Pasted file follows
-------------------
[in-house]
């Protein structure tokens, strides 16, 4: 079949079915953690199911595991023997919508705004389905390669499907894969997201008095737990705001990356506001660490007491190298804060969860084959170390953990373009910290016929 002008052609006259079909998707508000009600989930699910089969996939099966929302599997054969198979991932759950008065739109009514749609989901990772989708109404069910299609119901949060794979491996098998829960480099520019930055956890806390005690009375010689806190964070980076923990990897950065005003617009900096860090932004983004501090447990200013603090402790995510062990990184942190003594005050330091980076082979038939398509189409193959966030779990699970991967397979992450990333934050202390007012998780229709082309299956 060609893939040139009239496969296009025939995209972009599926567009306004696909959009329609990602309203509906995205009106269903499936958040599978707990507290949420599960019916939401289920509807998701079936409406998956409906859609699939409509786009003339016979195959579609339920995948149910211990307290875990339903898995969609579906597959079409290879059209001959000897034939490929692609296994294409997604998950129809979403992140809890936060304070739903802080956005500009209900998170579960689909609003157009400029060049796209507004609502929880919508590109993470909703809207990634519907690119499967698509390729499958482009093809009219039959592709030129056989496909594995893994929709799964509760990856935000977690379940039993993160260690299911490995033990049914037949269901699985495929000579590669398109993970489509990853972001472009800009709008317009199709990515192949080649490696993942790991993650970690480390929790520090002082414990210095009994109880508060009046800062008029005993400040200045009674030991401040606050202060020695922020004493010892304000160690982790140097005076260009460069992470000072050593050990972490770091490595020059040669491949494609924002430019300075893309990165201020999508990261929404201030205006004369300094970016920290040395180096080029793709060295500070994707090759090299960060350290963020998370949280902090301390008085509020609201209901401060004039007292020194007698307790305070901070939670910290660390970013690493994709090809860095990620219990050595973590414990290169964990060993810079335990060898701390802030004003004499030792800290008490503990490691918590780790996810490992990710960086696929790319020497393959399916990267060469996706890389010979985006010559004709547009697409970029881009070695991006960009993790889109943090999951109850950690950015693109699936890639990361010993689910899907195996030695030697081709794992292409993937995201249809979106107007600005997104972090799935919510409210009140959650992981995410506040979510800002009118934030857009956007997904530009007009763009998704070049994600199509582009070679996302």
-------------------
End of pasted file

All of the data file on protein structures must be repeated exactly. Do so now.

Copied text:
[in-house]
């Protein structure tokens, strides 16, 4: 079949079915953690199911595991023997919508705004389905390669499907894969997201008095737990705001990356506001660490007491190298804060969860084959170390953990373009910290016929 002008052609006259079909998707508000009600989930699910089969996939099966929302599997054969198979991932759950008065739109009514749609989901990772989708109404069910299609119901949060794979491996098998829960480099520019930055956890806390005690009375010689806190964070980076923990990897950065005003617009900096860090932004983004501090447990200013603090402790995510062990990184942190003594005050330091980076082979038939398509189409193959966030779990699970991967397979992450990333934050202390007012998780229709082309299956 060609893939040139009239496969296009025939995209972009599926567009306004696909959009329609990602309203509906995205009106269903499936958040599978707990507290949420599960019916939401289920509807998701079936409406998956409906859609699939409509786009003339016979195959579609339920995948149910211990307290875990339903898995969609579906597959079409290879059209001959000897034939490929692609296994294409997604998950129809979403992140809890936060304070739903802080956005500009209900998170579960689909609003157009400029060049796209507004609502929880919508590109993470909703809207990634519907690119499967698509390729499958482009093809009219039959592709030129056989496909594995893994929709799964509760990856935000977690379940039993993160260690299911490995033990049914037949269901699985495929000579590669398109993970489509990853972001472009800009709008317009199709990515192949080649490696993942790991993650970690480390929790520090002082414990210095009994109880508060009046800062008029005993400040200045009674030991401040606050202060020695922020004493010892304000160690982790140097005076260009460069992470000072050593050990972490770091490595020059040669491949494609924002430019300075893309990165201020999508990261929404201030205006004369300094970016920290040395180096080029793709060295500070994707090759090299960060350290963020998370949280902090301390008085509020609201209901401060004039007292020194007698307790305070901070939670910290660390970013690493994709090809860095990620219990050595973590414990290169964990060993810079335990060898701390802030004003004499030792800290008490503990490691918590780790996810490992990710960086696929790319020497393959399916990267060469996706890389010979985006010559004709547009697409970029881009070695991006960009993790889109943090999951109850950690950015693109699936890639990361010993689910899907195996030695030697081709794992292409993937995201249809979106107007600005997104972090799935919510409210009140959650992981995410506040979510800002009118934030857009956007997904530009007009763009998704070049994600199509582009070679996302």